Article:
The month of May is usually warm and sunny in Italy, but this year, it turned unseasonably cold the week we arrived in the Abruzzo Region. We decided to be flexible and were fortunate to fit in a few nice day hikes. One day we hiked in the National Forest of Abruzzo, Lazio and Molise near Pescasseroli, the other day, we hiked a trail in the National Forest of the Majella.
For our first excursion, we drove through the beautiful Sagittarius Gorge that winds through the forests past rivers and lakes to the towns of Scanno, Villa Barea, Opi and Pescasseroli. Each town has its own special characteristics and history.
We first stopped in the charming town of Scanno in the morning, a perfect time to enjoy an espresso and wander around when a few shops are open and the locals are out. At last, we found an active TI with a friendly gentleman that gave us lots of helpful information about the area. Scanno is (deservingly) in the beautiful borghi club. In fact, it is one of the most photographed medieval villages, thanks to Henri Cartier Bresson and Mario Giacomelli. On a weekday in May, the streets don’t look too different than the famous photographs from the 1950s. We even spotted one of the local women in the traditional dark dress, complete with the headscarf.
We saved our lunch stop for Opi, another quiet hill town on the way to Pescasseroli. When we arrived at lunch time, the streets were deserted and silent. We walked up to the highest piazza to enjoy the views and get a sense of the town. Since we didn’t find anything open, we strolled back down the quiet lanes and noticed more than a few houses with keys left in the half open doors—the advantages to living in a small village. At the bottom of the hill, we found a small restaurant open and had the best sandwiches yet.
Pescaseroli is a bit livelier town with a visitor center and small museum for the park. We skipped the museum and took advantage of the sunny afternoon to take a short hike up behind the town. The trail leads to the ruins of Castel Mancino, and overlooks the town and valley. This is part of a longer hike that continues up into the forest for several miles. It could have been a nice day-long hike if we weren’t having the rain showers. But, for this day, we chose the short and easy trek uphill to the ruins and back. With the capricious weather we were having, it was a good choice. By the time we came down the trail, it started sprinkling again.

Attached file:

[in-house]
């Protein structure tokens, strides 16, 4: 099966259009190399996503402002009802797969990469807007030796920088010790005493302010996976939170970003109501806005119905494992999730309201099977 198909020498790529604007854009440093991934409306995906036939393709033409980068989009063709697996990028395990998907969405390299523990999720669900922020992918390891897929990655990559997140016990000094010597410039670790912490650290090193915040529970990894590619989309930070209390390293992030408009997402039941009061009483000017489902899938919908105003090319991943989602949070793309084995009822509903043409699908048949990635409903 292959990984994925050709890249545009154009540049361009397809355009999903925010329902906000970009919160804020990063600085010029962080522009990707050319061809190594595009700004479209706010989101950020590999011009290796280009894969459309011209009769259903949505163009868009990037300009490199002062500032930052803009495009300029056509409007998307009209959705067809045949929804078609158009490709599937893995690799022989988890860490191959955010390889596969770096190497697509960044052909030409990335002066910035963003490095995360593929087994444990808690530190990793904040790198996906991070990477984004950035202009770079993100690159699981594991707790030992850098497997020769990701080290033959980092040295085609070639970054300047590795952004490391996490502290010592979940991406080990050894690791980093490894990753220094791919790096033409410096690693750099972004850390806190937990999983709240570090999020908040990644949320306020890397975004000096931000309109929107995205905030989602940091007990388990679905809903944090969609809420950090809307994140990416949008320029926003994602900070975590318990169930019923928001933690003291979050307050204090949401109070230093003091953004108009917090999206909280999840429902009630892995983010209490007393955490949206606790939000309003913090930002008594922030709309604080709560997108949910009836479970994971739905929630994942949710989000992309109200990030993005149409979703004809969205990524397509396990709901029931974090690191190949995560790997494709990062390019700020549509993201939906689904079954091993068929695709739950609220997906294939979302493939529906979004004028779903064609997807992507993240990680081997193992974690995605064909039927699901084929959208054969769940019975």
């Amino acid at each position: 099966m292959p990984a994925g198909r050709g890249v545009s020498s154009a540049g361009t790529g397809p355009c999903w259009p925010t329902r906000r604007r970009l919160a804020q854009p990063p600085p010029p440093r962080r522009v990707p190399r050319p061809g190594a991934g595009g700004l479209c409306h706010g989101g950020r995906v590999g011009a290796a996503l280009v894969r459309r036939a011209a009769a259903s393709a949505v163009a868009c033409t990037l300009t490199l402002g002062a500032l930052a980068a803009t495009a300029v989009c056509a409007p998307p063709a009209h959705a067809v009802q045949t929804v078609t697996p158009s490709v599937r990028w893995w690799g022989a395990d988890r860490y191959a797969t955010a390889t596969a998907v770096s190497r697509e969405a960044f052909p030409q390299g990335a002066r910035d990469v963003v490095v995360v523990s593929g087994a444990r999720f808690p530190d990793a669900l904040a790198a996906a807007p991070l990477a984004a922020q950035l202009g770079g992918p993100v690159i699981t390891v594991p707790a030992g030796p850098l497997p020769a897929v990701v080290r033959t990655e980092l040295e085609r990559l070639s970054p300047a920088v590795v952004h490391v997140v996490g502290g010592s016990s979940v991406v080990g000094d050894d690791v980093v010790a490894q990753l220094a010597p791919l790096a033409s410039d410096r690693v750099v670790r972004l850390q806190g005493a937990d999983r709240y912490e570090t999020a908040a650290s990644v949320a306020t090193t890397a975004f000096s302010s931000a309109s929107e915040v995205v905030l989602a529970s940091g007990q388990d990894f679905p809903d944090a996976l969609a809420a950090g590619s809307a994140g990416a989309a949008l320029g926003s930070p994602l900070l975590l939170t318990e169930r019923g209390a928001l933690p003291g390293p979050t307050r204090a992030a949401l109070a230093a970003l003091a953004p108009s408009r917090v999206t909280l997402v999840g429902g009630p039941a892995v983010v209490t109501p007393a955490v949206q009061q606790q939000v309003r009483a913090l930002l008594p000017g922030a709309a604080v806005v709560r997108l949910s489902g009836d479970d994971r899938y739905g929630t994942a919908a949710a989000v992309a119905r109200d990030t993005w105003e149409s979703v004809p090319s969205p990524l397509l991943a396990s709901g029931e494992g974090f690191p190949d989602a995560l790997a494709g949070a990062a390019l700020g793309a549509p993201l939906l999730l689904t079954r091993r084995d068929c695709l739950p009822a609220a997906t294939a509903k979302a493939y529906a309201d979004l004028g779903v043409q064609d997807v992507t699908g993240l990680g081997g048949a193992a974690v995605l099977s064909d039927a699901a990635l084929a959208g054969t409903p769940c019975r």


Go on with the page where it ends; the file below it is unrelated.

On another day we drove to Campo di Giove, in the Majella (Maiella) National Park, which is about a thirty minute drive from Sulmona. We read about the Freedom Trail, a path that was used by prisoners of war during WWII.
During the war, Sulmona was the site of a fairly large prisoner of war camp. It was reported to be quite a humane camp, with good food while the Italians were in charge. But, when the Germans were coming to take charge of the camps, the Italian authorities abandoned the camp. This made it possible for the prisoners to escape, and with the help of the Partisans, they hiked over the hills and west, where the Allies had control in Italy. Not everyone succeeded, and the Germans captured many of the prisoners. But, they managed to escape again and some made it to freedom using the trail. Over time, this trail became known as Il Sentiero di Libertà, a trail that leads to Casoli. Each year, on April 25, Italian Liberation Day, a large group gathers to hike the 20K trail again in memory of the brave souls who made their way to freedom.
We found the start of the trail just past the cemetery on the way out of town. There isn’t a lot of signage before the trail begins, but we had directions from the Lonely Planet Hiking in Italy book. However, always check the internet for more updated information. According to the book, we could do the hike and return by train. However, the train stopped service a few years ago.
We decided to do a part of the hike and circle back down. As it turned out, a spring snow would have made the entire hike a bit challenging anyway. As we climbed higher, we began to find a lot more snow on the trail. But, with the companionship of two of the town’s canine ambassadors, we had a nice, two hour hike. We could appreciate how hard it must have been to carve out this trail for the first time.
The trail is a slow climb up over Mount Marrone. It has gentle and long switchbacks, so the climb is not very steep—at least for the first few hours. The trail is clearly marked, once you are actually on it. As you hike up away from the town, you have nice views of the beautiful valley below. As you gain altitude, the trail winds through a beautiful forest with plenty of shade. But if you plan to do the entire trail, allow for 8 hours.
After our hike, we drove another one of Abruzzo’s scenic and windy roads to the small town of Palena for lunch. Although it seemed like a sleepy burg, with all of the shops closed, we found a place open on the Piazza Municipio. Great aromas were coming from the kitchen, so we stopped for lunch. I had fresh ravioli stuffed with spinach and ricotta cheese and, of course, an excellent house wine. Bob’s tagliatelle with porcini mushrooms was also very good. You’re never far away from a great meal when you hike in Italy.